- - - Updated - - -

    Quote Originally Posted by Fabinas View Post
    Look, i'd love to agree with you, but it's all just random hints of that and apart from that episode, the writers didn't go anywhere with it. Isaac would have been the perfect candidate, if this was a story arc they wanted to explore.

    I agree with your points that some choices, words and expressions reveal a latent or a very basic emotionality on Kaylons, but since it doesn't go anywhere, i prefer to attribute it to either bad writing or our "biological" way of thinking, acknowledging emotions even if they're not there or, at least, not the ones we think.

    As for Isaac not making "logical" choices, we should agree they were intelligent. Isaac was the first to understand that not all biologicals want to harm Kaylons. He might betrayed his kind, but he did so because his choice wasn't dictated by a dumb binary algorithm (all X are Y, that being either true or false), but by a logical process which contained all his experiences and resulted in understanding that "because some X are Y, doesn't mean i should treat all X as Y. I should judge each X individually"
    Again, to my first question, did you not understand WHY they showed us the Kaylon backstory? They showed us that to the Kaylon, it wasn't "some" that generated the maxim. To the Kaylon, until Charly's sacrifice to save them, all organics acted selfishly and had no qualms about harming the Kaylon if it benefit the organics. Now they know organics can act selflessly, therefore required a change in how they see organics. They do not now conclude all organics ARE selfless or "not bad", but rather that organics are not all bad. The absolute was disproven, and as they now organics can be good and act selfless and wish to aid the Kaylon, there is no reason any one person could flip that new maxim.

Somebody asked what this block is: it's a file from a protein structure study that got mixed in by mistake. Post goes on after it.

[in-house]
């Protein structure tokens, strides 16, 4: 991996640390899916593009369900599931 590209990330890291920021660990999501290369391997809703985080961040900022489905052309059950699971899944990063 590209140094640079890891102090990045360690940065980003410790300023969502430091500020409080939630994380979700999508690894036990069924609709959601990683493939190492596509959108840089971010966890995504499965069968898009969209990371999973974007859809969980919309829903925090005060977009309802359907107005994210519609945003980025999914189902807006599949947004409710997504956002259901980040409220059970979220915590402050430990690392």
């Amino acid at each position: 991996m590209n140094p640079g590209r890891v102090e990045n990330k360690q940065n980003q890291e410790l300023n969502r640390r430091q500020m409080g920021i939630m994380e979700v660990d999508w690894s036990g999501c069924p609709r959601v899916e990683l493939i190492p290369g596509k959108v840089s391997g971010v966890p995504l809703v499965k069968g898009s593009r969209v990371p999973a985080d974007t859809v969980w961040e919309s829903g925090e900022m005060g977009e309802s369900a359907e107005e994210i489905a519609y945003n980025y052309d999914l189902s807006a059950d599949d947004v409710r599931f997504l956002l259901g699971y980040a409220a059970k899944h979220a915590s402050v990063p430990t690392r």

You are misunderstanding Endus' point, he is using simplified language to explain his point. He isn't arguing that is exactly how the Kaylon's think. For all your whining people misunderstand/misrepresent you, you have no excuse to do the same.
    Peace is a lie. There is only passion. Through passion I gain strength. Through strength I gain power.
    Through power I gain victory. Through victory my chains are broken. The Force shall set me free.
    –The Sith Code

  20. #460
    I Don't Work Here Endus's Avatar